I had always noticed that in the fashion industry, there seemed to be a trend of young new brands being launched and becoming hugely successful due to their different approach to marketing and social media, which allowed them to directly target customers on a closer level than well-established brands which the public was getting bored of and wanted something different. Some closer to home young entrepreneurs from the UK included Ben Francis of Gymshark who started from making T-Shirts himself to a grow into a business with a $100m turnover in 6 years and being the UK’s fastest growing company. Another great example is Sean and Jack from Good For Nothing. I went to university with Sean and he started the brand together with Jack around that time and it has been inspirational to see what they have managed to grow the brand in to and how successful it has become over the years.
5) What is the most important lesson you’ve learned on the route to becoming an entrepreneur?
Network and be willing to take risks. I would say 75% of our business success to date has been through developing connections in the industry and one thing leading to another. As they say, it’s not what you know, it’s who you know. This is incredibly true for our brand as none of us had families or connections to the fashion world prior to the launch of our brand and all of these connections we have developed by attending multiple events, trade shows and LinkedIn – we can’t stress how important this tool is in this day and age, when it allows you direct access to key people in the industry.
With regards to taking risks, I think this is crucial for anyone to be prepared for when wanting to be an entrepreneur. It can lead to huge losses so if you aren’t willing to accept this, being an entrepreneur isn’t for you. Yes, we have taken some risks such as attending international trade shows at a huge cost to us and had almost no result from this, but they always still lead to developing connections which in the long run could outweigh the costs of the show exponentially and we have met some really cool stores through these risks.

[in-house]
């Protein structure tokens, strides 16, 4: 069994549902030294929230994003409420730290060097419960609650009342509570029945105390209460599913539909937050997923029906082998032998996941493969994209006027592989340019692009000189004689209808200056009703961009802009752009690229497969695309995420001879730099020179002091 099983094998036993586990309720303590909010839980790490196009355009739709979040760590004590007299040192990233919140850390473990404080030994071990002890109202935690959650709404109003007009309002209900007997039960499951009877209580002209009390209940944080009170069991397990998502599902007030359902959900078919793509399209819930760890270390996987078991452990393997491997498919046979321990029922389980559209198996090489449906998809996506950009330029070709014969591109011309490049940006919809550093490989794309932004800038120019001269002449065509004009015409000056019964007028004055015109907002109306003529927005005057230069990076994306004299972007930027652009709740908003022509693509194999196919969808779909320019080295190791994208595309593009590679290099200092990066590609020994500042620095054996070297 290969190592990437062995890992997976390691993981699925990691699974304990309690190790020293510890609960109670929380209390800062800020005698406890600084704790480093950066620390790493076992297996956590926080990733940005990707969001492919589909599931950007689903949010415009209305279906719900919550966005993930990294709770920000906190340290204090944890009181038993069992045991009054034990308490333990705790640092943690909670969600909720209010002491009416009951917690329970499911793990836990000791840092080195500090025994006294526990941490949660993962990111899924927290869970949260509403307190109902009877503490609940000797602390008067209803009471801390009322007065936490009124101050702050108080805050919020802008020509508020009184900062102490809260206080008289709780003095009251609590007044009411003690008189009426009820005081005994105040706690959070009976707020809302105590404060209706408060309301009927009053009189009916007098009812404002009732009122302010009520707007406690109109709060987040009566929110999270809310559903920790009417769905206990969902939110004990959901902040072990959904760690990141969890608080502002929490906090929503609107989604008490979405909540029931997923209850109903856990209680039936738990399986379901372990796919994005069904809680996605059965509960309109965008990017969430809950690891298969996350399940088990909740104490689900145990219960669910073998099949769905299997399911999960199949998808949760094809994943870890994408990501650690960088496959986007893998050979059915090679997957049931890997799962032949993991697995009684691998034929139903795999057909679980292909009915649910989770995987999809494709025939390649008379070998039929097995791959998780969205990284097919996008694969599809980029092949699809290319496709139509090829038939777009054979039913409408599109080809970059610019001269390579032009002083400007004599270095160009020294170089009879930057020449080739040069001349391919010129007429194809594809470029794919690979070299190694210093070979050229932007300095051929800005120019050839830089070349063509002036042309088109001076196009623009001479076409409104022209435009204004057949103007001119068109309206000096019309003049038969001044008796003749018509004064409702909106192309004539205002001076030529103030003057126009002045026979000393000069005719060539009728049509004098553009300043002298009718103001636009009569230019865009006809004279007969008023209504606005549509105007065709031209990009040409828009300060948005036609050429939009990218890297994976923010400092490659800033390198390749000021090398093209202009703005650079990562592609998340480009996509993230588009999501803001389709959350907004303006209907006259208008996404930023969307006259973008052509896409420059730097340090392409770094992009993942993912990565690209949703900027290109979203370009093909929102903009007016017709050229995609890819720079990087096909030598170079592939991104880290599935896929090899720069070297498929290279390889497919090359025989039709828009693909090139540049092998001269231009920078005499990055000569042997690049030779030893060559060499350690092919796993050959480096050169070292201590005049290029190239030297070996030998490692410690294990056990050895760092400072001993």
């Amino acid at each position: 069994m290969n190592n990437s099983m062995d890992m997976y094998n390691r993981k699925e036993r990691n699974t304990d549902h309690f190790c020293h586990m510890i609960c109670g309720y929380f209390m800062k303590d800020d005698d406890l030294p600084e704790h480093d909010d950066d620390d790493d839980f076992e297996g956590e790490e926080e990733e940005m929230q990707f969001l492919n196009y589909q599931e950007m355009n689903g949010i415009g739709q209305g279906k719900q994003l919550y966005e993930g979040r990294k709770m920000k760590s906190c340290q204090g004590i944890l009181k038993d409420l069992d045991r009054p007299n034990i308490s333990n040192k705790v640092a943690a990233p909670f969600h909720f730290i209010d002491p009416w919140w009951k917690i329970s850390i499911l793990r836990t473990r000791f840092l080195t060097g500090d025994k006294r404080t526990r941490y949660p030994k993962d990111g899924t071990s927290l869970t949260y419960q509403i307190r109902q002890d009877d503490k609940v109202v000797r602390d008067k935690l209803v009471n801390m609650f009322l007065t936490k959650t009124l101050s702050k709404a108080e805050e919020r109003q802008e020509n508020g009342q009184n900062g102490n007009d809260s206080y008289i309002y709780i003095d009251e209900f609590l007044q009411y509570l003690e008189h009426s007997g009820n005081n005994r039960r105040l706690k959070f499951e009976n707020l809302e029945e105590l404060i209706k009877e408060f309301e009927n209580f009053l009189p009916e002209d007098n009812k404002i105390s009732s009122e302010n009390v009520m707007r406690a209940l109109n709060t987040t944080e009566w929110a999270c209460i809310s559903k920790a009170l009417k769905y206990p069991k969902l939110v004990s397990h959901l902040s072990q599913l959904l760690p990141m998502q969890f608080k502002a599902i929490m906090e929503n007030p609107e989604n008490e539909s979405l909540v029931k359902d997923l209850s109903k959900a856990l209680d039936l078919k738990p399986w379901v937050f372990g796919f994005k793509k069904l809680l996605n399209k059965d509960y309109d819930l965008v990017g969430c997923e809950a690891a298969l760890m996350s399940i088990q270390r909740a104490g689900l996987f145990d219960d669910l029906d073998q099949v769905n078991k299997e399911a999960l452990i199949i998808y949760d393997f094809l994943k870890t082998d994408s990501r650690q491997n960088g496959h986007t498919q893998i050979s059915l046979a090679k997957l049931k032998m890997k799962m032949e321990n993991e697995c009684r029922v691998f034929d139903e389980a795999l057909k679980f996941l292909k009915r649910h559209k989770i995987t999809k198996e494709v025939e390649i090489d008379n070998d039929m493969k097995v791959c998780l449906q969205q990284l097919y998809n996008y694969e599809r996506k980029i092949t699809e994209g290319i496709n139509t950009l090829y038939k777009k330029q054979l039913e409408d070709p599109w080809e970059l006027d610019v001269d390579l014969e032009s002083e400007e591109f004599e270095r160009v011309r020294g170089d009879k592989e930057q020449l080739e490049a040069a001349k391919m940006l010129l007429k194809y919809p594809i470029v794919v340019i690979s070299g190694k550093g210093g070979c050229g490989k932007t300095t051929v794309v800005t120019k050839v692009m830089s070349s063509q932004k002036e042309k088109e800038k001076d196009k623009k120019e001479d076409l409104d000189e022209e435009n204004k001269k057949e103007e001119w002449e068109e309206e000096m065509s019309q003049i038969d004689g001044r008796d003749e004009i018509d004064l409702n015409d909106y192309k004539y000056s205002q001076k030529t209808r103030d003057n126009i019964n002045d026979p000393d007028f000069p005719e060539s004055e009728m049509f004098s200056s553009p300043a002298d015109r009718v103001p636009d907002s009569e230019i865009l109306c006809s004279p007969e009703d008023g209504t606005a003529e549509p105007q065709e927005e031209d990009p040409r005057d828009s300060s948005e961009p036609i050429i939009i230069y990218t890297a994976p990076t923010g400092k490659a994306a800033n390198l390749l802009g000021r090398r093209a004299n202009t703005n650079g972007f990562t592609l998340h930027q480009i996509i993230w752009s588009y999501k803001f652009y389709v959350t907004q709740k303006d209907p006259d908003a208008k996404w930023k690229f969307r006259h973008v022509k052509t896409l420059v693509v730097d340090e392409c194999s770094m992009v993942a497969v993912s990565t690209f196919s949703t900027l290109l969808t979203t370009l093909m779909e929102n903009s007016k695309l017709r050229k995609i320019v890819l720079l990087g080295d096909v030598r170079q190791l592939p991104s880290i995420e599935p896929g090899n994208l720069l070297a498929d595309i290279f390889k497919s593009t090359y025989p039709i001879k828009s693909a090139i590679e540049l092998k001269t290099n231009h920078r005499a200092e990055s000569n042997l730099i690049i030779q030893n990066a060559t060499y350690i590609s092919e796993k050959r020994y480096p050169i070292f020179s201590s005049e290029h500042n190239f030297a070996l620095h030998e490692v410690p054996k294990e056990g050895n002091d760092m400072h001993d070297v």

6) We live in an era now where with the help of social media and the Internet, young people especially can build their own brand and company, what advice do you have for new aspiring entrepreneurs?
With today’s internet and technologies, you can open a UK registered company for as little as £15-30. All you need to do after is open a bank account which is normally free and buy a domain and hosting for your website and you are ready to start trading. Although we were fully against this idea as our key principle behind the brand is its premium quality and unique designs, you can start a business with drop shipping. For example, with clothing, you upload your designs on your website and then allow customers to purchase those products and they will be manufactured and sent to the customer directly by the drop shipping company and you will make a percent of that sale with no initial outlay required. It’s a great way for individuals tight on financial resources to start their own business or trial products and their ideas before launching their own business. Social media is also very crucial these days to help launch a brand as its one of the key places where customers find out about brands (not only on the brands page, but also on influencers pages with tags of your brand). You should concentrate on growing your social media and having a professional profile from day 1, but also look into different avenues such as paid marketing on Facebook, Instagram, Google etc… as they are great ways and if done correctly relatively cheap methods of promoting the brand.